His work is, by and large, a body of social documentation. The subject of his lens shifts: from exploring the transport networks and systems around Cape Town and the people, conversations and dynamics that exist within that; to shining a light on the youth, and some of the challenges faced by young people in the country’s oldest town. Mads has used photography - being able to distil a living moment into one single picture - as a way of engaging with people, of gathering stories and insights that stand as a record of what took place. This has inspired a deep and abiding passion for, and interest in, Mitchell’s Plain, its people, its neighbourhoods and the constant struggle against a wide array of socio-economic and historical issues.
Mads’ love for people, for engagement and the ‘overlooked ordinary’ of Cape Town has seen him become involved in a number of projects. This includes work with Cold Turkey, a vibrant and unique collective which aimed to provide a recreational space for the youth; signing up as co-editor of the Bonani Africa 2010 exhibition, conferene and publication; and providing editorial input and webmaster services for South African History Online, a website that aims to tell the history of the people, as it happened to them.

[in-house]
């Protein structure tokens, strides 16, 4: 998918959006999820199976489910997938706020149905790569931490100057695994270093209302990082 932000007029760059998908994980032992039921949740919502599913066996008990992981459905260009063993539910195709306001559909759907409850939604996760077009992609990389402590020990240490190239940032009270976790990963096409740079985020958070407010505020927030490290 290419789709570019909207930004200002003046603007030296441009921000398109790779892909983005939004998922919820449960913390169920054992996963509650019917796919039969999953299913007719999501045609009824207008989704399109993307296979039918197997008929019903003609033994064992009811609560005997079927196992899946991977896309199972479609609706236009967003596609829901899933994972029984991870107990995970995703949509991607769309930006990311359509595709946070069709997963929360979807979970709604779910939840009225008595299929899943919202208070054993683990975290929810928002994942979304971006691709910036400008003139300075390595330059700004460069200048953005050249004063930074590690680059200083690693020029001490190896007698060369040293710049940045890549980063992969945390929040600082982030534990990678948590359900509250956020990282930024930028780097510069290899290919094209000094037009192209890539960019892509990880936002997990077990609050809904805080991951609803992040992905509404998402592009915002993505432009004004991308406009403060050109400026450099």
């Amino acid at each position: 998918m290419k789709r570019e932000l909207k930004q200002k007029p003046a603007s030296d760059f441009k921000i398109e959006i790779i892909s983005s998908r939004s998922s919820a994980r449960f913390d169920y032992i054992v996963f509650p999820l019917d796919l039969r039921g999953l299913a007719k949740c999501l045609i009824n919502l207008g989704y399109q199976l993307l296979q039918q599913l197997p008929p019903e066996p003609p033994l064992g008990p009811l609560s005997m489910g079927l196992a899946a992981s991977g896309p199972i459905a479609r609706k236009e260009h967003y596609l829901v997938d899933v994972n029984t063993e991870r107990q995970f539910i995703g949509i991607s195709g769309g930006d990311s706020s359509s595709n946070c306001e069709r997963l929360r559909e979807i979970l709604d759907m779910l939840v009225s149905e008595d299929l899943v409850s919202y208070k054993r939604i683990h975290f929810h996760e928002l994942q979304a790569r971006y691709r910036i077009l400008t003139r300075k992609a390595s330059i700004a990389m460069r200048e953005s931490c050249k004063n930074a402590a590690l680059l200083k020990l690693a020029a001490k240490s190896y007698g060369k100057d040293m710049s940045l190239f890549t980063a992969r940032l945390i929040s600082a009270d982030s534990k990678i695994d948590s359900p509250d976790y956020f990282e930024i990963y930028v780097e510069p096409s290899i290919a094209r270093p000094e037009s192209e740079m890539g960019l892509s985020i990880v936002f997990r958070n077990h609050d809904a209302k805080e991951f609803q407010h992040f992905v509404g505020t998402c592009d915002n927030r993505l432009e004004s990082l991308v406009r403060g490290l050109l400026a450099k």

Well aware of the often exploitative nature of photography, Mads is out to capture the moments of joy, successes and unity among communities and people in the place he calls his home.
Newspapers and publications
Die Burger (South African newspaper), Cape Times (South African newspaper), Politiken (Danish newspaper), Cape Argus (South African newspaper), Herald on Sunday (New Zealand newspaper), Marie Claire, Cosmo South Africa, FHM, Bonani Africa 2010, Media24, etc.
EXHIBITION 1 - Cape Town, 3 and a half Metres: Committee's Choice at AVA Gallery, In transit - Cape Town 2012 (solo exhibition), Bonani Africa 2010 (group exhibition), Open Forum on Art and Social change on 2 April at The Roundhouse (group exhibition), Month of Photography 2008 (group exhibition), etc.